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Smoker Grills|How Smoker Grills Work

Updated on April 29, 2015

How smoker grills work may not be immediately apparent to the novice user. There are several different types of smokers and also different smoking techniques. There is also a vast array of different smoking woods and flavorings that can be used. It even sounds complicated! You may rightly question why anyone would even bother going to the trouble of smoking their food, when you can buy smoked food in your local grocery store.

Well, nowadays, smoking is primarily used for the unique flavor that it imparts to our food. Something that traditional means of cooking does not fulfill. However, this was not always the case. In ancient times, smoking was an essential part of survival and it was used to preserve food.

You must remember, there were no refrigerators or supermarkets in those days!

In very simple terms, a grill will cook food quickly, via direct heat, usually situated underneath the food. With a smoker grill, wood can be added to the heat source and the smoke generated adds flavor to the food.

Some smoker grills use an indirect heat source (such as a small offset firebox, as shown above) which means that there is no direct contact between the food and the flames. This results in slower cooked food and more depth of flavor.

What confuses a lot of people is how different smokersgrills can look! Below are shown several of the most popular, but different, types of smokers that are available to buy today.

Traditional Smoker Grill - BBQ

This is probably what most people would consider to be a traditional barbecue grill. The food is cooked by direct heat from hot coals in the bottom of the grilling chamber. Note that there is no offset firebox and the smoke is generated in the same compartment as the grill.

This is the simplest type of bbq smoker grill and it provides smokey, flavorsome food in a relatively short period of time.

Barbecue Pits - Smoker Grills

A good example of this type of smoker grill is the Brinkmann Smoke 'N' Pit charcoal/wood smoker grill with offset firebox.

This can be used as a traditional BBQ grill (as discussed above) or as a smoker grill with an indirect heat source.

To use as a smoker grill you have to light the fire in the offset firebox. (The selection of smoker woods used will determine the flavor of your food.) The smoke then flows into the second, grill chamber and leaves via the smokestack.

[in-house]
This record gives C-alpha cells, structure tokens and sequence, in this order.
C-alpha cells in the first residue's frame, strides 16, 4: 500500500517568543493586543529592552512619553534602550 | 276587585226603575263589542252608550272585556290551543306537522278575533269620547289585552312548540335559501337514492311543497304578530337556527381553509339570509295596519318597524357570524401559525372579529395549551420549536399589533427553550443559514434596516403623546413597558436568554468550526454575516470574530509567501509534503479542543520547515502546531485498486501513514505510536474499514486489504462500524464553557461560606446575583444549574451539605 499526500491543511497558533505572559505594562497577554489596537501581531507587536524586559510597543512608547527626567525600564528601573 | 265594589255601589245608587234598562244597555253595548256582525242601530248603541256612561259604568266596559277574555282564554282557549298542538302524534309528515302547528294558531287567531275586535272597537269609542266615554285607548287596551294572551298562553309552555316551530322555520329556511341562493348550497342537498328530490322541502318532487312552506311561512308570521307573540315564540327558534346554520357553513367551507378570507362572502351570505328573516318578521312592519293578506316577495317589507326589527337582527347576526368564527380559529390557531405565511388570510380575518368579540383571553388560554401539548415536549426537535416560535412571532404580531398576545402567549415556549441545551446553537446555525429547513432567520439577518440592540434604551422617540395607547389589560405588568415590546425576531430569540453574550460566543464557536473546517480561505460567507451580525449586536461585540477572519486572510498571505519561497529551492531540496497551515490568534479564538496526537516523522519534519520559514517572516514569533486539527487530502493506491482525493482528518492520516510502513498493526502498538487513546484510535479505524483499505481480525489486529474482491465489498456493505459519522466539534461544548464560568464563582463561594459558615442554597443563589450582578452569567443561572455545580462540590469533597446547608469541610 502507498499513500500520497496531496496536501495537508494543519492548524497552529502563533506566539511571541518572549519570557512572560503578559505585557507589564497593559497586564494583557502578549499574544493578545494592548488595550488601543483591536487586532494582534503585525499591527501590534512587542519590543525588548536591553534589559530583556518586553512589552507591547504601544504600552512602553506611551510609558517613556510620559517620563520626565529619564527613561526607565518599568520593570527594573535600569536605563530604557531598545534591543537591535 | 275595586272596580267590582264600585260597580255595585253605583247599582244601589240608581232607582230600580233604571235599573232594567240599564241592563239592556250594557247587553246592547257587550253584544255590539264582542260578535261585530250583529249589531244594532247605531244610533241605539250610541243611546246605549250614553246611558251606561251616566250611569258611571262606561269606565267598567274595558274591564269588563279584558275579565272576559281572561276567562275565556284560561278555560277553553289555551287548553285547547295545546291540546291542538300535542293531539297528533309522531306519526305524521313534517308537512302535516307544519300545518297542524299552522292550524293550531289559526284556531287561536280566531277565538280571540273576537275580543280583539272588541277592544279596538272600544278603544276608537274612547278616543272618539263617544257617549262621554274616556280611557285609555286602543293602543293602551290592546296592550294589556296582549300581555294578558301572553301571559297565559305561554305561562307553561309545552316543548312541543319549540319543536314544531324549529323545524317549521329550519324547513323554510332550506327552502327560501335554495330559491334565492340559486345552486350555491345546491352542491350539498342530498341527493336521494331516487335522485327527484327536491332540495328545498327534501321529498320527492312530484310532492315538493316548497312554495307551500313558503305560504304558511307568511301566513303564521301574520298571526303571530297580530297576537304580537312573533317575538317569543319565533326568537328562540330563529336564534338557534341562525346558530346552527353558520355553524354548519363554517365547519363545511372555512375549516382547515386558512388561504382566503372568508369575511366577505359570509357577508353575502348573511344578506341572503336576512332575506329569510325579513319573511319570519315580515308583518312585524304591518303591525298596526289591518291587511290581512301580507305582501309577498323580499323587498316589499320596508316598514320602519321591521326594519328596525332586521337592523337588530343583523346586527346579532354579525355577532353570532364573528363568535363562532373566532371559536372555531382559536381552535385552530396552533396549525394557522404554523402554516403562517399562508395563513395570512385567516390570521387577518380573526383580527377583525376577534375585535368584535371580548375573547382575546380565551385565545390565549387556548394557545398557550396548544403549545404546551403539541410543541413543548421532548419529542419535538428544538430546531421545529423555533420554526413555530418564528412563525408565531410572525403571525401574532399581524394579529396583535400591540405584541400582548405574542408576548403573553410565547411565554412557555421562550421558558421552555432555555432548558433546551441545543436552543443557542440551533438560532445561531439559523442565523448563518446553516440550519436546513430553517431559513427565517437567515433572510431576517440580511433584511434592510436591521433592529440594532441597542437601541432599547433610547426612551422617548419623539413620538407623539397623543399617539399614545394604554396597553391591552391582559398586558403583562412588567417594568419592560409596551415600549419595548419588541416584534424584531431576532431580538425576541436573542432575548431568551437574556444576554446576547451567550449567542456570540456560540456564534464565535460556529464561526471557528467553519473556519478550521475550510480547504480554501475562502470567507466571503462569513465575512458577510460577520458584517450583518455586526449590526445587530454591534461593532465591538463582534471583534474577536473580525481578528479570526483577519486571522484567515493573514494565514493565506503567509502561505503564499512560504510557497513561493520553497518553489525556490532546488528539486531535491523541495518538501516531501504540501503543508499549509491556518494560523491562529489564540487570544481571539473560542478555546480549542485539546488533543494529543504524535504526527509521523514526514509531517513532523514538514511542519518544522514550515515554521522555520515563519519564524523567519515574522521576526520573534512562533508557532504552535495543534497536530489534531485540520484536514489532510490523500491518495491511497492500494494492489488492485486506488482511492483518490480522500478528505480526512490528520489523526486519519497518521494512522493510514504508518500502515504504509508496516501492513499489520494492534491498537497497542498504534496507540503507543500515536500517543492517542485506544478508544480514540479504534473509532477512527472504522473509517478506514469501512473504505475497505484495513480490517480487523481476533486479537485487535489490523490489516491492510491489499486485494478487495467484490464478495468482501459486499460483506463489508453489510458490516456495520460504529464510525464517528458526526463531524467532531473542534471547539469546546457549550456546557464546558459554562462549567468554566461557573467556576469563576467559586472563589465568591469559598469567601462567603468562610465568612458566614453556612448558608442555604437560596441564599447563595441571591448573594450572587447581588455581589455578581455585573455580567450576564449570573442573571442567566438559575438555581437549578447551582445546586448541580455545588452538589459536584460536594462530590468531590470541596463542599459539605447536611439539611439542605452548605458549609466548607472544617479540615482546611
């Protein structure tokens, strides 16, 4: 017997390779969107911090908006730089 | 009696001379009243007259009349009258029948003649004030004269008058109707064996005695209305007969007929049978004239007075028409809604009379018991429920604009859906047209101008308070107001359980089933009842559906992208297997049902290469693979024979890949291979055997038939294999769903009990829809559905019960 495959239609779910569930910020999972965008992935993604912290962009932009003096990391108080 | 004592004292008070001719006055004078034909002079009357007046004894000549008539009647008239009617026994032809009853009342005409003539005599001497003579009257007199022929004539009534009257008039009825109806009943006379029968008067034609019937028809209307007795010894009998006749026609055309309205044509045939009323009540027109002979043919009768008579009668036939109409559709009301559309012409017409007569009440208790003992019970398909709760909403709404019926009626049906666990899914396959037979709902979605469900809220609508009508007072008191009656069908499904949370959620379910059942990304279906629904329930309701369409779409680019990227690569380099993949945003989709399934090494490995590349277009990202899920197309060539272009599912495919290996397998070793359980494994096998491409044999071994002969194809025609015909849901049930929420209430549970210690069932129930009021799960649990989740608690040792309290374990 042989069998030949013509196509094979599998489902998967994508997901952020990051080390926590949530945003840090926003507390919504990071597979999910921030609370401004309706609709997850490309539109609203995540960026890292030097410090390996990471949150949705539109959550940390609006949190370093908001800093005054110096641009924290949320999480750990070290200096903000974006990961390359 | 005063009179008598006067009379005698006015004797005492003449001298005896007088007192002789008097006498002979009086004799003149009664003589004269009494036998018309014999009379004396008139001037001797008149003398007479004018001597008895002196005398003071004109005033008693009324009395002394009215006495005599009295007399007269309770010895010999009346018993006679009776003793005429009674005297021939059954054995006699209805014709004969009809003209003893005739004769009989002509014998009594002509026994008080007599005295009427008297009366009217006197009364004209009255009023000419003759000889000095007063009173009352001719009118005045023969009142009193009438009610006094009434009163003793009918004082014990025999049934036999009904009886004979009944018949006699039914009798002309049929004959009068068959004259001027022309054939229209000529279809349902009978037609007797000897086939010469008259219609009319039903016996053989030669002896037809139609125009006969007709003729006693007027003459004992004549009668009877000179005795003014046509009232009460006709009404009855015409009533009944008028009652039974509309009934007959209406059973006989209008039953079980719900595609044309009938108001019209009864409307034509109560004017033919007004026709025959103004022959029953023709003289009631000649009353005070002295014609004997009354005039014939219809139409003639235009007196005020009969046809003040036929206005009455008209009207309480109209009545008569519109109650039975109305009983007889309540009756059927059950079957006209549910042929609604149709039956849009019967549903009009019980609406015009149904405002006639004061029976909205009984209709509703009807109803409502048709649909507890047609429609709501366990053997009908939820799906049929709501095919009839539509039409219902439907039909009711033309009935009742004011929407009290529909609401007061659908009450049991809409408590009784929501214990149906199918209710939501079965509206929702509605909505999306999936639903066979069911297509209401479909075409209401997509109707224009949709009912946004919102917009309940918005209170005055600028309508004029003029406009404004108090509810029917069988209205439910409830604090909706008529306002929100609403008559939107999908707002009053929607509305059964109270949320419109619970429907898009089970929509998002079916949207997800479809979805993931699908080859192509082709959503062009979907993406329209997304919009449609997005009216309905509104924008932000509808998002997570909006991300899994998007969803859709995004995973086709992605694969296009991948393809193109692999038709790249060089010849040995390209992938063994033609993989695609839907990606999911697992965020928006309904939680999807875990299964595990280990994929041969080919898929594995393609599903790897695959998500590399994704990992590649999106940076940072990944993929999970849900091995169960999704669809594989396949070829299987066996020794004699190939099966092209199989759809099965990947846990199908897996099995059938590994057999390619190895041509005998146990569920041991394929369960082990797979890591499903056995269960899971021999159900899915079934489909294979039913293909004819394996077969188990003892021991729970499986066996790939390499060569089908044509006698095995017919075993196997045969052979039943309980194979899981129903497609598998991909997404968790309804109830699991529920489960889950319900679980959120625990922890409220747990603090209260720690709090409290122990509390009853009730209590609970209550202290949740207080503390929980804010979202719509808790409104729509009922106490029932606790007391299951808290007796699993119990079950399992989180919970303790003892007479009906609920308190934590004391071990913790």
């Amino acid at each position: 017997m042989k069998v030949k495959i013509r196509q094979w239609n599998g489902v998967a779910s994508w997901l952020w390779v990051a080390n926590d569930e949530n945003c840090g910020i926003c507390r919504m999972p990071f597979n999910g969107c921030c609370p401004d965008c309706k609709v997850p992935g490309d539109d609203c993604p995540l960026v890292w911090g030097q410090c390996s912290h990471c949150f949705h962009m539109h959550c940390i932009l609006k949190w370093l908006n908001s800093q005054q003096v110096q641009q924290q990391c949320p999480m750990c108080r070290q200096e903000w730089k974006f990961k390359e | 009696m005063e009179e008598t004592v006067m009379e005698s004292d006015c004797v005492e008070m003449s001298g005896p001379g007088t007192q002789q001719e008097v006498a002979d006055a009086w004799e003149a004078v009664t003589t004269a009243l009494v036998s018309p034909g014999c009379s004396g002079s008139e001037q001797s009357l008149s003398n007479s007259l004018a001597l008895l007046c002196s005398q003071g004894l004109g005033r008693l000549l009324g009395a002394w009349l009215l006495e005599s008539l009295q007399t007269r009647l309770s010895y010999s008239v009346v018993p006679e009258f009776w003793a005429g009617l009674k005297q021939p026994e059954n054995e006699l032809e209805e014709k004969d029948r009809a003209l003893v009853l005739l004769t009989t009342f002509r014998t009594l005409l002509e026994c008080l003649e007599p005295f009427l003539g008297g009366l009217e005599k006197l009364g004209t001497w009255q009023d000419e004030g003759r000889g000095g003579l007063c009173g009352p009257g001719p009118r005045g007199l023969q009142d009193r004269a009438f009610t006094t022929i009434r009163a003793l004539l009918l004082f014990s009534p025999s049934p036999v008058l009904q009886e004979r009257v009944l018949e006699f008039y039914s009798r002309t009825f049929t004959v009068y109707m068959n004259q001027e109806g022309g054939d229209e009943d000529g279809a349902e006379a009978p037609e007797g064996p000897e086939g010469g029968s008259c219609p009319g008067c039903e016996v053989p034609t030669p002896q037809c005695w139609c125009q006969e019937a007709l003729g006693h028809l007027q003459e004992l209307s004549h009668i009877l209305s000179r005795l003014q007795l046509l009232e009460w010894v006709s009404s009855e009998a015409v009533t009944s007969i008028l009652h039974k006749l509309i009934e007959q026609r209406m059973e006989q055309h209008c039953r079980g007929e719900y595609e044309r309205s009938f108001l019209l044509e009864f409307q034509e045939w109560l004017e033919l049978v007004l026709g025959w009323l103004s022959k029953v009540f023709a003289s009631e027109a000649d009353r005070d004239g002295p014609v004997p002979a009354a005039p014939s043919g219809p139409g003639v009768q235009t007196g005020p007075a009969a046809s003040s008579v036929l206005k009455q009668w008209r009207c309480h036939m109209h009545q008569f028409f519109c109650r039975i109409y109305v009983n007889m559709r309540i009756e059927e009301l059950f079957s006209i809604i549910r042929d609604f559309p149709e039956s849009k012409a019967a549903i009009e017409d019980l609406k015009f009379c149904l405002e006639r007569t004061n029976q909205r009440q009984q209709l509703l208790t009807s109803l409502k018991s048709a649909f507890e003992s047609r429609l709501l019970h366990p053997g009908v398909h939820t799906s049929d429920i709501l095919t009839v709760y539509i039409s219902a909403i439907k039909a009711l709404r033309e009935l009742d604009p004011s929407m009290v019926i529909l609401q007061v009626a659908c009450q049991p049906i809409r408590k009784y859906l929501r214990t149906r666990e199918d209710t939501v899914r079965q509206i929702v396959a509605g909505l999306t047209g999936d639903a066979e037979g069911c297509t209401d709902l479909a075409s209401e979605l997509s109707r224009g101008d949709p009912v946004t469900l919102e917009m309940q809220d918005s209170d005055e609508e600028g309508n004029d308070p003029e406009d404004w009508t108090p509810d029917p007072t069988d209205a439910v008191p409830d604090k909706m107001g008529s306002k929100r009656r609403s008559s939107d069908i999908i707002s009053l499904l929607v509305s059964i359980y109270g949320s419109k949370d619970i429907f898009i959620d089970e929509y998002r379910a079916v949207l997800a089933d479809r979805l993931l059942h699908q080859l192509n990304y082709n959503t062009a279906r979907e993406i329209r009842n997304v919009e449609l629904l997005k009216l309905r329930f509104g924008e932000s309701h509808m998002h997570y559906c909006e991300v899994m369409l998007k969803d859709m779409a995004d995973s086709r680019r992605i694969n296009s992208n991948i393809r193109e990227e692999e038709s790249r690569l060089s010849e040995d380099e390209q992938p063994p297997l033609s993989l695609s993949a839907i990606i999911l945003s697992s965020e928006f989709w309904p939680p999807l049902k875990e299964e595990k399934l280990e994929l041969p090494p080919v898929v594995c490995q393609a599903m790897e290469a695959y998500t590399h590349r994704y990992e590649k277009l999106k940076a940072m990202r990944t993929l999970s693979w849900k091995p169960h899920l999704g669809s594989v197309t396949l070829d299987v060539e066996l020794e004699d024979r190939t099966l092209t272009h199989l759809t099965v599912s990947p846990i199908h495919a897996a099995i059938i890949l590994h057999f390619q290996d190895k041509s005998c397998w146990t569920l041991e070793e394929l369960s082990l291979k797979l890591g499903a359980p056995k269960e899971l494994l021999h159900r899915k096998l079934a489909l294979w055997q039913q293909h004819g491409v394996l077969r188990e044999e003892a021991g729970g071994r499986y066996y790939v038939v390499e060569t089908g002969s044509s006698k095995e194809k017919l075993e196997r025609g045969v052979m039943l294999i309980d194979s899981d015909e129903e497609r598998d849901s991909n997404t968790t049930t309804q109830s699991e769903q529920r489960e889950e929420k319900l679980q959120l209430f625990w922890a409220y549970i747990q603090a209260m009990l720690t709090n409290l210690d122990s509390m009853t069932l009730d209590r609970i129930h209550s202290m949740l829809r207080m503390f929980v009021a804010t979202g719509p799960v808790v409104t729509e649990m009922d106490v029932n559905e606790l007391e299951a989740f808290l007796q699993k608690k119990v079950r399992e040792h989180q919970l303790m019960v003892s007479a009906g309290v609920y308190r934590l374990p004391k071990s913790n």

Some areas of the smoker grill will become hotter and smokier than others. Thus, particular care should be taken when cooking food near to the entrance of the firebox. This area becomes very hot and can result in badly charred food!

Smoker grills with offset fire boxes are extremely versatile smoker grill and suitable for most occasions.

Water Smokers

I didn't feel this article would be complete unless I touched upon water smokers, especially given the popularity of the Weber Smokey Mountain.

A vertical water smoker is set up in a very similar way to a grill. The smoker is an enclosed cylinder with a heat source--such as a charcoal burner or electric element--at the bottom. Above that is a water pan, and above that is the cooking grill rack and chimney.

It is important to first soak the bbq wood in water so that it doesn't burst into flames but smolders slowly whilst releasing a lot of smoke. That smoke rises up to the meat or fish, giving it a smoky flavor.

Since smoking takes many hours, it is at risk of becoming extremely dry. The water prevents this by evaporating slowly into the air and helping keep the food moist.

You should also remember that the smoking process does not mean that the food is cooked and ready to eat. Cooking and smoking are two separate processes, albeit they are often combined.

This type of smoker is for those cooks who are able to plan ahead as cold smoking in particular, can take many hours and sometimes even days.


Pressure treated woods must NEVER be used for smoking as they typically contain toxic chemicals such as arsenic. Always buy your smoker woods from a reputable source!

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    • ColibriPhoto profile image

      ColibriPhoto 5 years ago from Quito, Ecuador

      Before I moved into my present home I had a smoker which I made out of a 50 gallon drum. I would make pulled pork, smoked turkey legs and smoked ham. I miss that now. Not having the common woods used in the States I found local woods such as guava and cinnamon added a great flavor to the meat. Great article. Wish I could get one of those smokers here.

    • Marketing Merit profile image

      C L Grant 5 years ago from United Kingdom

      Well I guess the answer ColibriPhoto is maybe to find another 50 gallon drum?!

      Thanks also for the tip about cinnamon. Haven't tried that for smoking so far. I bet it's great with ham.

      Cheers for your feedback!

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